For the last few months, I spent hours creating a video celebrating my quarter century of marriage. It’s honestly too personal to show you, but what I learned in the process is not.
You can make something quite awesome with an iPhone, iMovie (for the iPad) and an iPad Pro.
When I got married, we couldn’t afford a videographer. We ended up with beautiful photos and the memories we could replay in our own heads. For my project, I decided to create a wedding video out of available assets (our old wedding photos) and newly shot material.
I’ve been editing video on and off for decades, but I had never done something at this scale. There were a lot of moving parts and, honestly, a lot I didn’t know about what I would need and how I could actually edit it.
Over the years, I’ve used a bunch of different desktop video editing apps, most notably Adobe Premiere and Premiere Elements in Windows. The former is a complex and powerful tool for pros (read: not me). I used it, but found it daunting. Premiere Elements has the power of its namesake, but hides almost all the complexity. But there was good reason for me to not use it.
This project had to be done in secret. I couldn’t sit at our home desktop editing this video, not if I planned to surprise my wife. Likewise, I couldn’t edit it in the office when I was supposed to be working. I decided that I’d have to try and get the job done on mobile.
Editing and shooting on the go
When Apple introduced its 12.9-in. iPad Pro in 2015, I was immediately smitten. It had desktop power squeezed into a giant touchscreen. Plus, it could run my increasingly go-to, mobile video editing app iMovie.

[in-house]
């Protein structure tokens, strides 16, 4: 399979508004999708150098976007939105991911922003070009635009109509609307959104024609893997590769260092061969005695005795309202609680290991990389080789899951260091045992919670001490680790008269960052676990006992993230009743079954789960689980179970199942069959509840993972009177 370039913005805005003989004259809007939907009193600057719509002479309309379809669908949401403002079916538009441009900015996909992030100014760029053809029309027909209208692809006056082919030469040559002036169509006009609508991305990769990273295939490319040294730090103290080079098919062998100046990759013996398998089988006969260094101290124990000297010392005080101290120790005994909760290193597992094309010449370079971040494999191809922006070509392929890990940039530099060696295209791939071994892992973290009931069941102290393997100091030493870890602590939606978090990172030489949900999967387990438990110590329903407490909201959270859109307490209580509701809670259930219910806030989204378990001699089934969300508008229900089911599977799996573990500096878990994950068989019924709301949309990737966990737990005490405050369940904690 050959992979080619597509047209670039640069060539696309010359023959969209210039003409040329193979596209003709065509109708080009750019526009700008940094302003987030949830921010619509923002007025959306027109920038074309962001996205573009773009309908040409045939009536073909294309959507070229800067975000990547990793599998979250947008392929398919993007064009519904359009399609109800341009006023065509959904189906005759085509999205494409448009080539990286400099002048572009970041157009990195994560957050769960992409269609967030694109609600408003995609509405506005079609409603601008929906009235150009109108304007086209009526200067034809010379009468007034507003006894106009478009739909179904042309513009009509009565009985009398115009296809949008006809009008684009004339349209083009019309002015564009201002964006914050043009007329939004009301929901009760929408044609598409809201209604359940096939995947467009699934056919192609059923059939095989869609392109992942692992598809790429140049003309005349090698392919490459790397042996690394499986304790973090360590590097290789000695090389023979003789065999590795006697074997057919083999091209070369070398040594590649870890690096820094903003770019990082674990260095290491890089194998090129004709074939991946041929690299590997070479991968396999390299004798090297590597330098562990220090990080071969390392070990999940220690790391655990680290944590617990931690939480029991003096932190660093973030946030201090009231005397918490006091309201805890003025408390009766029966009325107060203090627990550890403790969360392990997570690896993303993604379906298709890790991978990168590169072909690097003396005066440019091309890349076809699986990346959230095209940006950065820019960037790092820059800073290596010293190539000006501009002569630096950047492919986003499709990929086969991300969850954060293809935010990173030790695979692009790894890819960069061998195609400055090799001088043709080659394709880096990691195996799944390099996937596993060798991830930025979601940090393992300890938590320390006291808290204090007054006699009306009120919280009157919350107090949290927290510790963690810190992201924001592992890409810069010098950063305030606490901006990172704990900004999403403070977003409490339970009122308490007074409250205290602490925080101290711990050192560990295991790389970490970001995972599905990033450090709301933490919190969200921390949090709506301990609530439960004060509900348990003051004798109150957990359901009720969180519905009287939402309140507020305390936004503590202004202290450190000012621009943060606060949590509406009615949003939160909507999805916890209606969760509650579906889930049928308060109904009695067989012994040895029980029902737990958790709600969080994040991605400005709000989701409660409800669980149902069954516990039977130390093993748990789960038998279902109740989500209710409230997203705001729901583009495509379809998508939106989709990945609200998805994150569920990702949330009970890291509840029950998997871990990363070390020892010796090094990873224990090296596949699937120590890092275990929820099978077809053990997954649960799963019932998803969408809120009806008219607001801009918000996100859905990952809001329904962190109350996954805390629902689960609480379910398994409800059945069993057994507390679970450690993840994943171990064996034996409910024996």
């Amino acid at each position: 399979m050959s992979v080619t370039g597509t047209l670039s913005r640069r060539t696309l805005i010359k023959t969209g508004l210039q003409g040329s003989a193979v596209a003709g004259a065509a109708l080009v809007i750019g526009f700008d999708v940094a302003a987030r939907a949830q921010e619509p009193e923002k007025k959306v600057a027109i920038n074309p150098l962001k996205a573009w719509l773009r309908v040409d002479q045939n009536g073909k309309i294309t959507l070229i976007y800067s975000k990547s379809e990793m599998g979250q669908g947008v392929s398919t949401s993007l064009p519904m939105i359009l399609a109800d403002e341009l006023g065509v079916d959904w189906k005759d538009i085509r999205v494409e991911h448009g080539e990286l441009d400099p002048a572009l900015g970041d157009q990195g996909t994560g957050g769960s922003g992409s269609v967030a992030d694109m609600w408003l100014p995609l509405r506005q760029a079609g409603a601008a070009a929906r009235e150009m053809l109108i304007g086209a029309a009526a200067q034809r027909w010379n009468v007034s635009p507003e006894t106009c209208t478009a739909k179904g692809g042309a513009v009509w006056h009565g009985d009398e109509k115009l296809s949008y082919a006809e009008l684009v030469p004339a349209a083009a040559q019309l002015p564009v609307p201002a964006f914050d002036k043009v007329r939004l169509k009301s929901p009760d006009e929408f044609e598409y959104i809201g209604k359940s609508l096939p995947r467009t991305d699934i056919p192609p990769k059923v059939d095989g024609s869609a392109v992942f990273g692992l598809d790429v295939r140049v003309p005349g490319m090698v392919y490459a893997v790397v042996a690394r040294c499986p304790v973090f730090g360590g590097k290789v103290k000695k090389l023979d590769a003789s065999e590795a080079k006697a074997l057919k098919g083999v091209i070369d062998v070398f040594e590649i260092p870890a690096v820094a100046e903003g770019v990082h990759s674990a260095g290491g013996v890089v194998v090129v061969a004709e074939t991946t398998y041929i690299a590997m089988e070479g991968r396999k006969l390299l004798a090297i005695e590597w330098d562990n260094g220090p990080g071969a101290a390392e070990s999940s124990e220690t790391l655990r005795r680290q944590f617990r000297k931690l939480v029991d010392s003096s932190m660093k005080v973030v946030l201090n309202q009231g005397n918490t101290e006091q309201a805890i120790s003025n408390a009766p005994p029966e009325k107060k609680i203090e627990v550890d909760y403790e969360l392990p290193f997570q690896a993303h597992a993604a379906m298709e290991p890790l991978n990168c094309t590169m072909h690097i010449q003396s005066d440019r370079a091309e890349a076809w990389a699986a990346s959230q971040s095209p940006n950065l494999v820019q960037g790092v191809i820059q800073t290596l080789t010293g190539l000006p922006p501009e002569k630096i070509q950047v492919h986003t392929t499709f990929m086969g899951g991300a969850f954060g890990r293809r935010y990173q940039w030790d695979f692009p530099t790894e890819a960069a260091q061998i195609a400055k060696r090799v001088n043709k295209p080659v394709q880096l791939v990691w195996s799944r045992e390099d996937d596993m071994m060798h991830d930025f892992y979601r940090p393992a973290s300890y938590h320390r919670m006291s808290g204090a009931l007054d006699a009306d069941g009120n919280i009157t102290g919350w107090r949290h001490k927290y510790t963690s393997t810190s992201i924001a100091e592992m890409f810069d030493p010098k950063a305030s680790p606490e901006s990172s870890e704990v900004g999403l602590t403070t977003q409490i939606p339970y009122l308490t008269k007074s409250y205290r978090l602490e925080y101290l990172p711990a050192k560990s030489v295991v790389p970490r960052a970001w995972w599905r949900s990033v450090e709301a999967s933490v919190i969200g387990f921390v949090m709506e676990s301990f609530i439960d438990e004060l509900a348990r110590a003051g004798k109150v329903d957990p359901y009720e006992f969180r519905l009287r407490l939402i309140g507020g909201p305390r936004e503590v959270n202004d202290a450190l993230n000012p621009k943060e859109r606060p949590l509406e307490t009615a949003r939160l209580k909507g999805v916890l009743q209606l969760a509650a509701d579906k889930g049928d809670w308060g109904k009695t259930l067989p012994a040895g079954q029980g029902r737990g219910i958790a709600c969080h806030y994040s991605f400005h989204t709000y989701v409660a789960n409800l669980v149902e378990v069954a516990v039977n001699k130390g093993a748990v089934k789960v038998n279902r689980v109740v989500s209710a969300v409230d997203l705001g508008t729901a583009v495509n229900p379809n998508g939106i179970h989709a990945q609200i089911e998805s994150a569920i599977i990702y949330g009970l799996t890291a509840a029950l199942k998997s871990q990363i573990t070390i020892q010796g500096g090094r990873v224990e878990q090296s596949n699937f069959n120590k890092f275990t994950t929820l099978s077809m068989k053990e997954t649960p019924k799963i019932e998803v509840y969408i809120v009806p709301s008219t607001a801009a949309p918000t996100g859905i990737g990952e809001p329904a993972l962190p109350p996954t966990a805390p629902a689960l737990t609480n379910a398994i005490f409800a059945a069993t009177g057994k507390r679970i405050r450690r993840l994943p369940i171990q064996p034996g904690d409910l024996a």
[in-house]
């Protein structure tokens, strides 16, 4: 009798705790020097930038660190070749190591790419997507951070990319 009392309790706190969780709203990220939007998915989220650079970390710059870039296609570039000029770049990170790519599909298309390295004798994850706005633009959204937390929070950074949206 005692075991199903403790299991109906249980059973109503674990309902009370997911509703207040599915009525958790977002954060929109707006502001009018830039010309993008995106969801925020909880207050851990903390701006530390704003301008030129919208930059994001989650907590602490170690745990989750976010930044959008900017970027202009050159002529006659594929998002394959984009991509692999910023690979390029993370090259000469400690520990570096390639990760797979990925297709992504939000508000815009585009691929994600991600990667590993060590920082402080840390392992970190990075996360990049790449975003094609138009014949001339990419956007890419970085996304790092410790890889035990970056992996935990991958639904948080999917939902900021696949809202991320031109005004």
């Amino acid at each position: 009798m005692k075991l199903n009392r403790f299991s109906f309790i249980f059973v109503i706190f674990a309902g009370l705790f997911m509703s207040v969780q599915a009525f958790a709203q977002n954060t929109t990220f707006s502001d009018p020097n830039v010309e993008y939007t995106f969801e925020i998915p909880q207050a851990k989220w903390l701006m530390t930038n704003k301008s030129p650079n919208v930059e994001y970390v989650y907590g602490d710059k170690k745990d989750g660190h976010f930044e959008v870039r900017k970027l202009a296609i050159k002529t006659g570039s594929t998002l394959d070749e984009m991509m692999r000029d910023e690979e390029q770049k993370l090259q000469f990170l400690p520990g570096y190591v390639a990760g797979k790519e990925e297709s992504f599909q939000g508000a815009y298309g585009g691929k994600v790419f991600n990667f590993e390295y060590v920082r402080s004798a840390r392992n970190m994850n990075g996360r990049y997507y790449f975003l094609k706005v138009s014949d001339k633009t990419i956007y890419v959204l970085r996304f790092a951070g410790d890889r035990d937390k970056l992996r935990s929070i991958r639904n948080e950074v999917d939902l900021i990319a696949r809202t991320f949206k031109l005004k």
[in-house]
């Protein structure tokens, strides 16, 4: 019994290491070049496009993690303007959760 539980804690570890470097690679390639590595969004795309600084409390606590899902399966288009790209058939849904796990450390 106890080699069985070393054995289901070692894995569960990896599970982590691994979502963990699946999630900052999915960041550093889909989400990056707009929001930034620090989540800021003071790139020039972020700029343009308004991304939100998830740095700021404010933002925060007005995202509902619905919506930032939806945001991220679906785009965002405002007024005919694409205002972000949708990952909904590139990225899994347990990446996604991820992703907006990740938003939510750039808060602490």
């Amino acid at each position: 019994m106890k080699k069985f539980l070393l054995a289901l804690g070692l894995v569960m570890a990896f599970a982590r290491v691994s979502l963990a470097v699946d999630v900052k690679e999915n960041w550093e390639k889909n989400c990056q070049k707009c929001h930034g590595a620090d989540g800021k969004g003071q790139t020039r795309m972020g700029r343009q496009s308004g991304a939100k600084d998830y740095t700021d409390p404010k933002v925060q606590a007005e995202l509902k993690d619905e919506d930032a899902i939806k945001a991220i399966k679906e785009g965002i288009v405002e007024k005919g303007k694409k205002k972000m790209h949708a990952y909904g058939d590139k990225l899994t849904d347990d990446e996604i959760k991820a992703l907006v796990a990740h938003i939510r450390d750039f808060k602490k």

Soon, I was attending events, grabbing a few clips of 1080p video with the iPhone and then editing them in the iPhone with iMovie before posting them on social media. I appreciated iMovie’s simplicity and speed. Video rendering on these (short) clips was fast and ensured I could still be timely with a tweeted bit of video news.
As the months passed, I grew confident in my iMovie abilities. Even so, I wasn’t entirely sure that iMovie on the iPad Pro could handle this project. There would be so many moving pieces; plus, I wondered if I could edit without a mouse — just by using my fingers and gestures? Still, there was no getting around the iPad’s portability and my growing enthusiasm for iMovie.
So I dove in.
As I conceptualized the project, I knew that I would need to shoot some of my own video on an iPhone 6s Plus. I actually used a tripod and tried to frame my shots the way a real documentarian might. I did not, though, have a boom mic, a fact that would later impact my editing process.
In addition to the video I shot, I also received clips over iMessage, via email and even some through Facebook Messenger. The quality and aspect ratios were all over the map. I downloaded all the files to the iPad Pro.
Since I also planned to use a lot of wedding photos, I had to decide how to get them into the tablet. To save time, I simply photographed them with the iPhone 6s Plus. Since most were matte finished, this actually worked surprisingly well. The only thing I did not count on is that all my photos appeared in my Photo Stream and would show up on our HDTV every time we turned on Apple TV and it went into sleep mode. My wife noticed, but still had no idea what I was doing.
I transferred my assets onto the iPad Pro via AirDrop.
I’m convinced that even video neophytes can figure out iMovie.
It’s organized into three major areas: the playback window in the upper left. To the right of it is your asset pane — which you can collapse for more video-editing space — and below both of them is the timeline. In the iPhone, you only get playback and the timeline, with icon access to assets (photo, video and audio). I really came to appreciate all the space afforded by the giant 12.9 iPad Pro (I also used the smaller iPad Pro 9.7 to work on the project).